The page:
The Smart Techie was renamed Siliconindia India Edition starting Feb 2012 to continue the nearly two decade track record of excellence of our US edition.

Opportunities for EDA Companies to achieve DFM/DFY below Sub micron

Bikram Garg
Wednesday, October 1, 2008
Bikram Garg
Prior to sub-100-nm technology there was a clear demarcation of work between designers and the manufacturing community. The designer community was targeting for better design performance, more design functionality for the same chip area and the manufacturing community was ensuring that the design intent was met with no manufacturing defect. The design rules acted as a policeman ensuring the layout passed to manufacturer meets the constraints (design rules) for sufficient product yield. The basic design rules were constraints on the minimum width of a pattern and the minimum spacing among the patterns required for correct fabrication. This way the designer was isolated about the processes used by the manufacturer to fabricate the chip. But as the chip manufacturing is moving towards deep sub-100-nm technology such as 65nm, 45nm, 32nm the need to have more hand shaking between the two communities has become imperative to achieve higher yield. The yield has decreased considerably at these scales which might delay the adoption of smaller dimensions. The feature scaling is outpacing the manufacturing process changes. Some of the manufacturing processes are hitting a ceiling and the most critical one is lithography. This opens new opportunities for the EDA vendors to come with new tools and design methodology to help adopt smaller dimensions.

The problems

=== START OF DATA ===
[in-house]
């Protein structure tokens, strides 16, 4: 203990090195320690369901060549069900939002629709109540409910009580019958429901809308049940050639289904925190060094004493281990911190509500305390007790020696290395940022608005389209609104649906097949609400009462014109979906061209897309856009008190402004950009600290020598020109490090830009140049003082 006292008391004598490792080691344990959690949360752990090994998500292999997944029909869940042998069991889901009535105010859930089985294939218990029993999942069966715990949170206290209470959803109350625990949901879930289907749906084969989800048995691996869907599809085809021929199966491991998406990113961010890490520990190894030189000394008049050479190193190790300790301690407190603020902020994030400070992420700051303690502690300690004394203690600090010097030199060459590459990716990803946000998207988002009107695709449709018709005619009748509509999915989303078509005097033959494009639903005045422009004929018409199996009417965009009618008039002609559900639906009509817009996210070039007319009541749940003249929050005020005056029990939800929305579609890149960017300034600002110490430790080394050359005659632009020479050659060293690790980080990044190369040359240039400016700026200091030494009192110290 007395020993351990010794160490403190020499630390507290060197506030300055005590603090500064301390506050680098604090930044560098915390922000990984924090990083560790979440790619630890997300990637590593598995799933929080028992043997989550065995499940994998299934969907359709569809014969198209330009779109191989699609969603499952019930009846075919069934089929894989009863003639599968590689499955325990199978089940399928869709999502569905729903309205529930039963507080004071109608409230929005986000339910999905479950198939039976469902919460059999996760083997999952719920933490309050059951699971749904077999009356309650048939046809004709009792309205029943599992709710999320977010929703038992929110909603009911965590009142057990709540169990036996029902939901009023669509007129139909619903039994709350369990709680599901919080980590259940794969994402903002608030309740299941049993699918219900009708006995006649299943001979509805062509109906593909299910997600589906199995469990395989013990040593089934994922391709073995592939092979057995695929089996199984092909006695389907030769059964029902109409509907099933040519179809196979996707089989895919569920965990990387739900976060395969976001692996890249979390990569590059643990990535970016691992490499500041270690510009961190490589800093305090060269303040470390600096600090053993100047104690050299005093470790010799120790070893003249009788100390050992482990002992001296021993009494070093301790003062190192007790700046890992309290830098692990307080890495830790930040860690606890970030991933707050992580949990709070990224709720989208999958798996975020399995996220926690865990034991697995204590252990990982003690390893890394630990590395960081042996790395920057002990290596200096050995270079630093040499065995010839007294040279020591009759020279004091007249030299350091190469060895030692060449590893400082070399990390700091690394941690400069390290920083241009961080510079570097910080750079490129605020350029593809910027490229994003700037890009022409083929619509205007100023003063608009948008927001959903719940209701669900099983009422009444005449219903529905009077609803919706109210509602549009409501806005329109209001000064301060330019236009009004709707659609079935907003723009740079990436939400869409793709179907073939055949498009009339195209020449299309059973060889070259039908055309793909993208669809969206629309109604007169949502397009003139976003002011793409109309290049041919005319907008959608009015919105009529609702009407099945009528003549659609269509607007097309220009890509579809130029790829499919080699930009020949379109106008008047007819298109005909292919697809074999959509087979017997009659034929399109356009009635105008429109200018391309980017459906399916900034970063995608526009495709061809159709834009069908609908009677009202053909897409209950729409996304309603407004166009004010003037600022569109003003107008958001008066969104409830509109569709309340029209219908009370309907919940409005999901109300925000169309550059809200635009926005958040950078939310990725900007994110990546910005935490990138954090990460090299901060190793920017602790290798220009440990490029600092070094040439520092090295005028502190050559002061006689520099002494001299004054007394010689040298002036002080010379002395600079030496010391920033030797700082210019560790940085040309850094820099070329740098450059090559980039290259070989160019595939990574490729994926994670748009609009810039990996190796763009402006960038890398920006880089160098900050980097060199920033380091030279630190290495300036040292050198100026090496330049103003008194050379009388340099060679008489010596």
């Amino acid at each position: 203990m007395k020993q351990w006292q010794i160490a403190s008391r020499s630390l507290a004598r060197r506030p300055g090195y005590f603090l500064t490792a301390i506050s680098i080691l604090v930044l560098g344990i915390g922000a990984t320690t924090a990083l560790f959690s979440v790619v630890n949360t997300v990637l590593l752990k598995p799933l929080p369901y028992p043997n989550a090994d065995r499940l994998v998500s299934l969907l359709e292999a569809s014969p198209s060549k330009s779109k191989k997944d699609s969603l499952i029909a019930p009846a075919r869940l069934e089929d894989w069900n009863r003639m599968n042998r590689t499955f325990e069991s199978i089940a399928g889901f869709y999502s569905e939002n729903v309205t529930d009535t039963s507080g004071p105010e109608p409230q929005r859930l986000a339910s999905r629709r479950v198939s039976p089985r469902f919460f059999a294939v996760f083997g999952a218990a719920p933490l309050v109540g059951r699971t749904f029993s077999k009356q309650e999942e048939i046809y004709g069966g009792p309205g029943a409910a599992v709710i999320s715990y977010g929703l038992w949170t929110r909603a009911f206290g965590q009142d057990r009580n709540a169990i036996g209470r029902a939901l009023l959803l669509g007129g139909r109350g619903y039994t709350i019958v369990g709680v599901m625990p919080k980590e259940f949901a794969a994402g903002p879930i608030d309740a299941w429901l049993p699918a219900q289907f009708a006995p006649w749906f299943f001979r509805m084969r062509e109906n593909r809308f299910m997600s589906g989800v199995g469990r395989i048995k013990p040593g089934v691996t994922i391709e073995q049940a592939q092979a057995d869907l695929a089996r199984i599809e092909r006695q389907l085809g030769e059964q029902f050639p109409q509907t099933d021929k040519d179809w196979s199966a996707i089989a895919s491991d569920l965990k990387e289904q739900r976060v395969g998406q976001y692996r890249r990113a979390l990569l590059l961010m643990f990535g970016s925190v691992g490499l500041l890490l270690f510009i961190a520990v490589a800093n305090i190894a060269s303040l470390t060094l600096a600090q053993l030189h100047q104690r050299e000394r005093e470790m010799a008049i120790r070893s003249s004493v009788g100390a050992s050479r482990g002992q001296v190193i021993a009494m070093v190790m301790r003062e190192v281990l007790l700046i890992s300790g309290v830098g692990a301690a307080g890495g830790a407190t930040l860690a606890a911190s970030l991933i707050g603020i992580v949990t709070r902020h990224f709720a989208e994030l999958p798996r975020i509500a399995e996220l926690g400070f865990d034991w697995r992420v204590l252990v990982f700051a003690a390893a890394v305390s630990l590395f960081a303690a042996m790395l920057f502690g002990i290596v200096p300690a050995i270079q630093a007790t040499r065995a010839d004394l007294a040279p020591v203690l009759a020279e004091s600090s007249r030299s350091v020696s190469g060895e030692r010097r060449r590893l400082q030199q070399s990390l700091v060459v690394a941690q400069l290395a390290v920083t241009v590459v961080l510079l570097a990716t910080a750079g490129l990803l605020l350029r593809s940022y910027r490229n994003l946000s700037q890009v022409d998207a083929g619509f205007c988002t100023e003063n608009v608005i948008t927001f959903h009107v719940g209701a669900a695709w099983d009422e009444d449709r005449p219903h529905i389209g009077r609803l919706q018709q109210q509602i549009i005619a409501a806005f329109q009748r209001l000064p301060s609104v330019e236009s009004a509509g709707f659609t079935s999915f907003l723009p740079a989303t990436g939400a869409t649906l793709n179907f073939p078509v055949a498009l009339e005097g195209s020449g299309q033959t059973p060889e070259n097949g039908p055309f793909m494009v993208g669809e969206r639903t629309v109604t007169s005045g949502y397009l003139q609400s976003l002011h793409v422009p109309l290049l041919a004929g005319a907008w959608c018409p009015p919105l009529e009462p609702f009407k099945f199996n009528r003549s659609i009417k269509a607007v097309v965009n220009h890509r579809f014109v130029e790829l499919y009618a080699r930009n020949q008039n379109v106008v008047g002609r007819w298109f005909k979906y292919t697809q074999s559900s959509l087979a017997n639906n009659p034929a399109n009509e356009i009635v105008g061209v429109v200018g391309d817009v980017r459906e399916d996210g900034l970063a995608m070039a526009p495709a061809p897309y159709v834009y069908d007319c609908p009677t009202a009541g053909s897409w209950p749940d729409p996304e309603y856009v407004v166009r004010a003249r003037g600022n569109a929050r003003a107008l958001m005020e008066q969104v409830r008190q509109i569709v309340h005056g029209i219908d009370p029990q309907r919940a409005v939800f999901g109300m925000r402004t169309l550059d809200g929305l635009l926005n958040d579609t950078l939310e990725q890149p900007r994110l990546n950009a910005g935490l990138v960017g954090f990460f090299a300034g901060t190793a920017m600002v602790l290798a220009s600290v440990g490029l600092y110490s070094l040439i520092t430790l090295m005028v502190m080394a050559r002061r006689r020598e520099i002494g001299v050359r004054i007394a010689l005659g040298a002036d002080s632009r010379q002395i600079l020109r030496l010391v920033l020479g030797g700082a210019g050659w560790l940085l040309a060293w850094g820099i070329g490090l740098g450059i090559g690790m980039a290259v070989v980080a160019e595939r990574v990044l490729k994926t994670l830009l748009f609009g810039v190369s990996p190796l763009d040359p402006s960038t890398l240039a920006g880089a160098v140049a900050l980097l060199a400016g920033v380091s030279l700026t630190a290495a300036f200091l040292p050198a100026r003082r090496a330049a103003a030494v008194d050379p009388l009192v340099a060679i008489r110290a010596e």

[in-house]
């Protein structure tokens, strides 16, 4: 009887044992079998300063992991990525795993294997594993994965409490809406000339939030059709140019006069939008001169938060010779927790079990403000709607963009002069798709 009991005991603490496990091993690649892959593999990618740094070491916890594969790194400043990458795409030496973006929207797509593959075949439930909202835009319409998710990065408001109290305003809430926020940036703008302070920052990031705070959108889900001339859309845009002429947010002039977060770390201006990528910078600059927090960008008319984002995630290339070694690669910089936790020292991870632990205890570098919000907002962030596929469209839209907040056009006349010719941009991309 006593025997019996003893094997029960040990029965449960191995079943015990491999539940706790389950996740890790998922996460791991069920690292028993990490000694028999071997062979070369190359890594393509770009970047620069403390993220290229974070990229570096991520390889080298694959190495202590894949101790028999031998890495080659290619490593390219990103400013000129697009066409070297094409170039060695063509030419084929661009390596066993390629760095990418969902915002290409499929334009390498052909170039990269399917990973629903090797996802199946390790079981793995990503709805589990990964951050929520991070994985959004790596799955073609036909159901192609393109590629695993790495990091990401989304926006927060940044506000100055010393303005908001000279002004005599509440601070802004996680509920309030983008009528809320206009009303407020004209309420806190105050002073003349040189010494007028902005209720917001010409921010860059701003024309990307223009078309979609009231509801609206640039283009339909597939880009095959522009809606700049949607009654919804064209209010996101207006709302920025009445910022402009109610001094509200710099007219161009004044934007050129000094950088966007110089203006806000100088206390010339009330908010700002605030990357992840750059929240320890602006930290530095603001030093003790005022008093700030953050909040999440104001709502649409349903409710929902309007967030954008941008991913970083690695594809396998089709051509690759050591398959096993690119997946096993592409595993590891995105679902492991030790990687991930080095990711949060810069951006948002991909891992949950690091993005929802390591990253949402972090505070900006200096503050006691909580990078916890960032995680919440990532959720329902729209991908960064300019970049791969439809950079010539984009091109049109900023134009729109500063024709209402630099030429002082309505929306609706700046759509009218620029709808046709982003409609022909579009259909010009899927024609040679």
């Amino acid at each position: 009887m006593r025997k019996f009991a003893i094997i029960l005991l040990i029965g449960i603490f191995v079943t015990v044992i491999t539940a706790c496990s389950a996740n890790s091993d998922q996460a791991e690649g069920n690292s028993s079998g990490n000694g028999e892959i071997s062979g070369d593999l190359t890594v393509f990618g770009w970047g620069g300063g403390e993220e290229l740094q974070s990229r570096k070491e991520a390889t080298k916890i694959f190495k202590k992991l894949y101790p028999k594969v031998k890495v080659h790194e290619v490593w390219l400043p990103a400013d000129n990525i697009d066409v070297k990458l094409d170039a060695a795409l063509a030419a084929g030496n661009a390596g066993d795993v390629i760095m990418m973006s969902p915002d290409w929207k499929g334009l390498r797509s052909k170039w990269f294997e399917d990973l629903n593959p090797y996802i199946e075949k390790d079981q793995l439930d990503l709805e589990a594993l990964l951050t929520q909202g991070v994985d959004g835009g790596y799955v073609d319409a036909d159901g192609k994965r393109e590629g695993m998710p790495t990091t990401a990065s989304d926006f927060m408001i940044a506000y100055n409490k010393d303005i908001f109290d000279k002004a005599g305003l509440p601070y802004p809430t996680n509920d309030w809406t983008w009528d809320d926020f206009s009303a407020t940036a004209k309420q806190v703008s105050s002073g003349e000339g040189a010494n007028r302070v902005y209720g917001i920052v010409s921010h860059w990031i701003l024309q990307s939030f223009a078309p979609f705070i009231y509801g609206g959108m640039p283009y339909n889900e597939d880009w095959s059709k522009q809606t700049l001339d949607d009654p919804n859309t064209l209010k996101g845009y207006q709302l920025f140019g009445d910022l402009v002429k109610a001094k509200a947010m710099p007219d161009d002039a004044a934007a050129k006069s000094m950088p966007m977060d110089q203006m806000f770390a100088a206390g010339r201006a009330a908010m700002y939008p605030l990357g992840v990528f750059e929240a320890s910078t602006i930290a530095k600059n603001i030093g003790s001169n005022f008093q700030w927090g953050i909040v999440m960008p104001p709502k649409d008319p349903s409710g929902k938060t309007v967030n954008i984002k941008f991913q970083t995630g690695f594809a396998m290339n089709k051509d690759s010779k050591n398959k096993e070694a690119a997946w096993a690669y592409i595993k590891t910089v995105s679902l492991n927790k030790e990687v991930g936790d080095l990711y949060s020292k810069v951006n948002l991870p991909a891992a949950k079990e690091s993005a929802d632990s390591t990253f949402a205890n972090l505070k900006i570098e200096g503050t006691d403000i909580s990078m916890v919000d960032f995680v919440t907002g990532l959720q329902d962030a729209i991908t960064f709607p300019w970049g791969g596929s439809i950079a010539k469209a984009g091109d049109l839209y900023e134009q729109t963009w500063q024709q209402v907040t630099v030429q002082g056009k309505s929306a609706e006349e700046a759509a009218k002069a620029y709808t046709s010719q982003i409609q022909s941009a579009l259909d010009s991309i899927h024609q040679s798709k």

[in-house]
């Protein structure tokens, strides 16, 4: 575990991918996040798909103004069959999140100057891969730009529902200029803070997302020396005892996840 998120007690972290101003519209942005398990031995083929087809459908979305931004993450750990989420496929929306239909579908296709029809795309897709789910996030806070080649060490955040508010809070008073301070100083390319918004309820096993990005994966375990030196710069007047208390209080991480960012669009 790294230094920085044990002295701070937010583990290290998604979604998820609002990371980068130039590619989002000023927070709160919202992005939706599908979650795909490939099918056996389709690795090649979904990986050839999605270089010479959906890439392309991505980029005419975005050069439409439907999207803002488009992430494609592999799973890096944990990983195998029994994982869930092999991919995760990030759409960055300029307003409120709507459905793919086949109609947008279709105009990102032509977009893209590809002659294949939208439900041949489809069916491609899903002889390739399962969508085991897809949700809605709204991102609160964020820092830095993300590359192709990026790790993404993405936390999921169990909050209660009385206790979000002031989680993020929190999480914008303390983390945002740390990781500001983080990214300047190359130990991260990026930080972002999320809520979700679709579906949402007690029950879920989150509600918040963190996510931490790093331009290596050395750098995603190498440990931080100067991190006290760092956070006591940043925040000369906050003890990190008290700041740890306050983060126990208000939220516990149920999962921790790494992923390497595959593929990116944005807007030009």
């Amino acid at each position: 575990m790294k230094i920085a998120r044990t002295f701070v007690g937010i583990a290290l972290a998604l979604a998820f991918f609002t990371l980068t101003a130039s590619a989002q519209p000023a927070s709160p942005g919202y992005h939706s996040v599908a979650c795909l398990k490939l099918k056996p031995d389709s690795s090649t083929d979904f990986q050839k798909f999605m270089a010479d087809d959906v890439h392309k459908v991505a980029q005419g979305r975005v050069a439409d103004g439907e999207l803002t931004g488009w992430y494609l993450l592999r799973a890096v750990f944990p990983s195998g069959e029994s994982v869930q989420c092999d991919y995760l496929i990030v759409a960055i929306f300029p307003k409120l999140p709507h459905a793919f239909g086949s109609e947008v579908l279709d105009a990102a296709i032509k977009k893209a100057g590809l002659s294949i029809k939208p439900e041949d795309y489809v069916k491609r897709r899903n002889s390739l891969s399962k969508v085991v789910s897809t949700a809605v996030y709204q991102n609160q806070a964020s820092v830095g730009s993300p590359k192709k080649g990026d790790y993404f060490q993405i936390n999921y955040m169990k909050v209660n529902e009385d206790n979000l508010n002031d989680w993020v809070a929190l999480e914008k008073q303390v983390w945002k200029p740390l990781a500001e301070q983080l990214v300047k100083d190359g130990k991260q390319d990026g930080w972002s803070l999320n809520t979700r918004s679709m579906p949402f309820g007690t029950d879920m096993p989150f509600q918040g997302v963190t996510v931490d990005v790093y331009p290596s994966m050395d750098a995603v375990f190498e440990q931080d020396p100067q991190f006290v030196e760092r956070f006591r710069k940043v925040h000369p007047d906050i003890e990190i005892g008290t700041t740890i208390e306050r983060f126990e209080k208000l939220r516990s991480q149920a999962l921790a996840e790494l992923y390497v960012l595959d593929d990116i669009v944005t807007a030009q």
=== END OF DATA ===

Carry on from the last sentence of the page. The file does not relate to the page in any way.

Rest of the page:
Lithography: The optical resolution limit of a conventional lithography system with on-axis illumination can be approximated as Rmin = 0.5 ?/NA under coherent light Where ? is an illumination wavelength, NA is a numerical aperture and Rmin is the minimum feature size. And the lithography process resolution provided is R = k ?/NA Where k is the Rayleigh criterion which has touched to 0.35 inspite of continuous decrease of wavelength (193 nm) and increase in Numerical aperture(NA), showing that the feature technology is decreasing faster than the lithography changes. Some of the new lithography technologies to decrease wavelength are not mature to be made part of the manufacturing process. There are experiments going on to increase the NA of the lithography process. The immersion of lens in liquid to increase refractive index thus NA has process issues. Also by increasing numerical aperture(NA) to decrease resolution we are deteriorating the DOF(Depth of focus) which is inversely proportional to (NA) square. As the Rayleigh criterion has hit below .5 there are various resolution enhancement techniques (RET) devised to achieve same patterns on wafer as on the layout i.e. “What you see is what you get”. They are Optical proximity correction(OPC), which modifies the patterns on the mask considering the lithography, CMP(chemical Mechanical Process) processes effect so that the effect of below .5 Rayleigh resolution is nullified, Alternate Phase Mask shift (AltPSM) which passes lights through two source path shifted by ½ ? to have destructive interference resulting in doubling the resolution limit and many others like double patterning, AttPSM and others. Adding these RETs bring in many new complex Design rules and also conflicting rules which are not easy for the designers to understand as this requires a learning curve in technology and also the rules are complex. Thus bringing in strong RET in the processes is a solution but can result in more systematic defects in the chip affecting the yield and economics of the fabrication.